- Instead of revising by topic, go over how to answer a particular style of question (eg explanations / calculations / definitions). Then choose practice questions from the whole specificaiton that fit the style and use one of the fun ways of trying to answer them. Or give the students an answer and ask them which style of question it came from, or give them a topic and ask them to write questions of the relevant style for each other to answer.
- Play the post-it note game – write key words onto postit notes, stick them onto the students’ foreheads and they have to find out what they are asking only yes/no questions
- An extension to the flash cards idea above (no 5) – get students to write taboo cards: the key word on one side, definition on the back, but under the key word add three closely linked ‘taboo’ words. For example if the key word is Harrow the ‘taboo’ words could be school, lion and Matthew Farthing. Then play taboo – shuffle everyone’s cards together, one student gets them all, he has one minute to describe as many cards as possible with all theothers guessing but he must not say the key word or the taboo words in his description. Each student gets points for the number of words they manage to correctly describe.
- Learning mats. For subjects which have any requirement to comment on set/prepared or unprepared texts, learning mats can be a useful variant on mind-maps. The student takes a sheet of A3 paper and draws an A4 rectangle in the middle. They then map out all the techniques, themes, key questions they need to remember around the A4 rectangle. As with mind maps, symbols, colour coding, links and arrows are all very helpful, especially for prodominantly visual learners. The idea is then that you can place any A4 text in the middle and use the learning mat to help you look for the right sort of things. You can make them double sided (I have covered poetry on one side, non-fiction prose on the other, for example) and laminate them for students to take home.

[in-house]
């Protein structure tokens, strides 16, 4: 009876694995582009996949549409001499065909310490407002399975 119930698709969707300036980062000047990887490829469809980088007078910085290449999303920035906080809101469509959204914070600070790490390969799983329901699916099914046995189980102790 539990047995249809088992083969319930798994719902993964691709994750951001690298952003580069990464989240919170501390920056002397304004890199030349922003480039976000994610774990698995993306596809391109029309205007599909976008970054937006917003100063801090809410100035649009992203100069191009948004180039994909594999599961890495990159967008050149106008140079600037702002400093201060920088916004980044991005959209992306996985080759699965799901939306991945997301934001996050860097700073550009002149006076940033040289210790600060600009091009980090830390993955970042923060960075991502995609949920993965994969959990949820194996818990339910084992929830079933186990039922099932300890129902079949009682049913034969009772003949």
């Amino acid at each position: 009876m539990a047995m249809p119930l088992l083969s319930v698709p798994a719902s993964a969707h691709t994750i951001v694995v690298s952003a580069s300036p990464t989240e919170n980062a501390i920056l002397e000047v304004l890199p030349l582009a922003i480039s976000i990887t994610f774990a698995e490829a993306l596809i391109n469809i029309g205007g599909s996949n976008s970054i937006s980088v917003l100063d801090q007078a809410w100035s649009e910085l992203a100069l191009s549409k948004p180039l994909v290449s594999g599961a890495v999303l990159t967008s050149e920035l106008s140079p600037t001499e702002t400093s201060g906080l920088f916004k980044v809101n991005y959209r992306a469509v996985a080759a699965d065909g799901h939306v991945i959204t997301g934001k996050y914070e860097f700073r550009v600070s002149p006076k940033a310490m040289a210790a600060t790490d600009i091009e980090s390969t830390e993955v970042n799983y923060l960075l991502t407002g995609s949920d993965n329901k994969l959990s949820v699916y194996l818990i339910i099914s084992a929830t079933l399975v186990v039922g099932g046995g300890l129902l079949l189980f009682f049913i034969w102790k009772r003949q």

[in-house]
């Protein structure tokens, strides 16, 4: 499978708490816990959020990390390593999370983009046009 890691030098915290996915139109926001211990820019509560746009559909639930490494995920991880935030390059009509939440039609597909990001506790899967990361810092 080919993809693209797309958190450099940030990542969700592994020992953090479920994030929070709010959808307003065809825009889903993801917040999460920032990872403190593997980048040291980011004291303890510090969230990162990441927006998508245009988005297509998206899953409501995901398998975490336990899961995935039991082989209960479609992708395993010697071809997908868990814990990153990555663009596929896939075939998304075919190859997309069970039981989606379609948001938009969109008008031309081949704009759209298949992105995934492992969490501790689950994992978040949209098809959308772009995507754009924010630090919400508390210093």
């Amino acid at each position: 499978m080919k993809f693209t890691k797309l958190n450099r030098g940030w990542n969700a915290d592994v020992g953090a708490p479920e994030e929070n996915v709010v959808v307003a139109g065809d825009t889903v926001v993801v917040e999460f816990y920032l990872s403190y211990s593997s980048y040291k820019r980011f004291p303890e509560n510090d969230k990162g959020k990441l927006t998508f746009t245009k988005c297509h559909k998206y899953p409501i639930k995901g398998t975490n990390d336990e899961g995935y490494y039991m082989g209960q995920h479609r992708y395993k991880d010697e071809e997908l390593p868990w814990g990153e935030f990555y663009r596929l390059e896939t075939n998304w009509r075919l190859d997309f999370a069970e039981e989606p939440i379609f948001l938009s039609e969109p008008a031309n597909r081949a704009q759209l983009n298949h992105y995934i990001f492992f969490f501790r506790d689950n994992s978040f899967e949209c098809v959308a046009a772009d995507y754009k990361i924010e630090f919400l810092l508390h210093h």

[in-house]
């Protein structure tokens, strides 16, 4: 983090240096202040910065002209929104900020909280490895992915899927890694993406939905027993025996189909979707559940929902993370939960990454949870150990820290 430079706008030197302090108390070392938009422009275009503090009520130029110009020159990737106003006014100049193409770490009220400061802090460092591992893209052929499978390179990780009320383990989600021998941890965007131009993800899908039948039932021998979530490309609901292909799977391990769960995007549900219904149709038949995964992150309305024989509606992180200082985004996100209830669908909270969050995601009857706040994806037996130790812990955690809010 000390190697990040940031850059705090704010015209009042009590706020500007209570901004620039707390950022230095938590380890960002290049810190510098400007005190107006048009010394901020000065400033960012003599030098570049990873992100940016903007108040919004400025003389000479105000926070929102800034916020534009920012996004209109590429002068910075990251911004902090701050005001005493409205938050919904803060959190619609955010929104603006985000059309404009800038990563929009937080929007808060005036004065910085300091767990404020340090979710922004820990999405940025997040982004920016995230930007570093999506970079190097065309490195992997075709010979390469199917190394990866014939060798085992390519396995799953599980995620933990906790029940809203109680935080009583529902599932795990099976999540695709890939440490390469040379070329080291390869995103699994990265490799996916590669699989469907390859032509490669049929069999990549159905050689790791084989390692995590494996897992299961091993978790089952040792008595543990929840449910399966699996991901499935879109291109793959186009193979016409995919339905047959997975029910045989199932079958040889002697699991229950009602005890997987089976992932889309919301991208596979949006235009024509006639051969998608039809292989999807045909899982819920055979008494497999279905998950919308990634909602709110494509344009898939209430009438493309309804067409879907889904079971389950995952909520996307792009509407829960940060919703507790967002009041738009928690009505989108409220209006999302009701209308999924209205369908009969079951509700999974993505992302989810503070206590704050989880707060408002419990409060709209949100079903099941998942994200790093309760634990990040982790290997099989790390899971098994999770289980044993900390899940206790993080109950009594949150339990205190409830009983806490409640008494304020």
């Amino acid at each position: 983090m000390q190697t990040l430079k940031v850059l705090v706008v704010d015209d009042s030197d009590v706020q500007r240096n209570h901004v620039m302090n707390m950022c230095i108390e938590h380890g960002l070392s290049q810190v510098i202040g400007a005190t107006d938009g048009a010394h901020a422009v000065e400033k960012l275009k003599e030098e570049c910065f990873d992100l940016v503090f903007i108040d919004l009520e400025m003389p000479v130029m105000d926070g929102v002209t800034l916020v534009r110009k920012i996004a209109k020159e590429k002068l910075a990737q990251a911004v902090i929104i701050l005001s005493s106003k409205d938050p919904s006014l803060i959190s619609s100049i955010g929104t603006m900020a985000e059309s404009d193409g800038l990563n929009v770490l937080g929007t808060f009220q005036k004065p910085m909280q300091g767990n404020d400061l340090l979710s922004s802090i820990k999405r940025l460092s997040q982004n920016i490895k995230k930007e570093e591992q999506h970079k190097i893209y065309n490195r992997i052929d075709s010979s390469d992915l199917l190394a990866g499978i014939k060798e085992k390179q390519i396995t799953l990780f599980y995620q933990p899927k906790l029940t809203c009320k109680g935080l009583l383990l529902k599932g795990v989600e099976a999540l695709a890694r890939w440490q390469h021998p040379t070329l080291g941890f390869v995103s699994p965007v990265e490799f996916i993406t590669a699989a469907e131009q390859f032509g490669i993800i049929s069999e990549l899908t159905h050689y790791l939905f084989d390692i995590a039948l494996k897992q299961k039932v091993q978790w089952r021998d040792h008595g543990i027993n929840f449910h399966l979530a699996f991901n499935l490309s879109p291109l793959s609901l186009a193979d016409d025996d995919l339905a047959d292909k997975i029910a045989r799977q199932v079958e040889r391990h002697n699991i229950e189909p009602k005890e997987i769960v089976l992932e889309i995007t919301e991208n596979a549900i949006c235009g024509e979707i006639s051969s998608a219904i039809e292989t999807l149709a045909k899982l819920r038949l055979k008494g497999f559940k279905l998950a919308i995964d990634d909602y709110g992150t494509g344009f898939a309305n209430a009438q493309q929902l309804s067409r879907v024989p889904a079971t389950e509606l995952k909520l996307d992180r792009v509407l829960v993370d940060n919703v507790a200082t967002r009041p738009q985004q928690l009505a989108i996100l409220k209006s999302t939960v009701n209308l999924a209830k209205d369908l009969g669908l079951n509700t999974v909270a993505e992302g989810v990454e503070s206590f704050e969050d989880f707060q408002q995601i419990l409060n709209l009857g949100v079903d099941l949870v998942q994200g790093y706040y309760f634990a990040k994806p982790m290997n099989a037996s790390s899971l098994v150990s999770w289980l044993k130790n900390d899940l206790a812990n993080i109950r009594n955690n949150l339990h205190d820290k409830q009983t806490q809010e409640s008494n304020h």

- This sounds a bit cheesy but I like it!. “Who wants to be a Millionaire” is a pretty quick and easy way to embed some basic facts/explanations/theories into brains. Make your questions progressively harder so that the first student doesn’t get through then just keep picking different students to run through the same questions until someone “wins”. By the time you’ve finished the game you’ve probably run through the same questions 3,4 or 5 times and whilst q1-10 seem repetitive, by the end you know that all students know the answer to all of those questions. Plus – as an added bonus, the students love it! (rgr) . To add to this if you create 15 multiple choice questions in a moodle quiz you can turn it into a “Who wants to be a millionaire quiz at the touch of a button”. The beauty of this is that rather than do it with the powerpoint template where its a whole class activity each student can complete it on Moodle.
- Question loops! These help with revision and are also good for speaking and listening skills. The basic template is a table with 2 columns and lots of rows. In the first row of the SECOND column, write START and then a question. Write the answer in the second row, first column. Then write another (unrelated) quetion in the second row, second column and so on. The final question gets written in the first row, first column, so the loop can be as long as you like.
|Last answer here||START: first question here|
|First answer here||Next question here etc…|
You need enough questions for everyone in the class to have at least one. Cut out the table in rows (do NOT divide the columns). Randomly give out the strips. Find out who has START. They ask their question out loud, and whoever has the answer shouts ‘Ohhh, me!’ and then answers the question, then reads the question that is written next to the answer and so on. It is a good idea to have a non chopped up version of the loop handy, in case the students get stuck and to check that they don’t make mistakes as this mucks it all up. Once the students have done one loop, you can get them to design their own and then you can have lots to play with (good idea to photocopy each loop on to a different coloured piece of paper, as the strips can get muddled and are then useless). You’ll probably have to edit the students’ questions (and make sure that none of the answers are the same as this messes it up).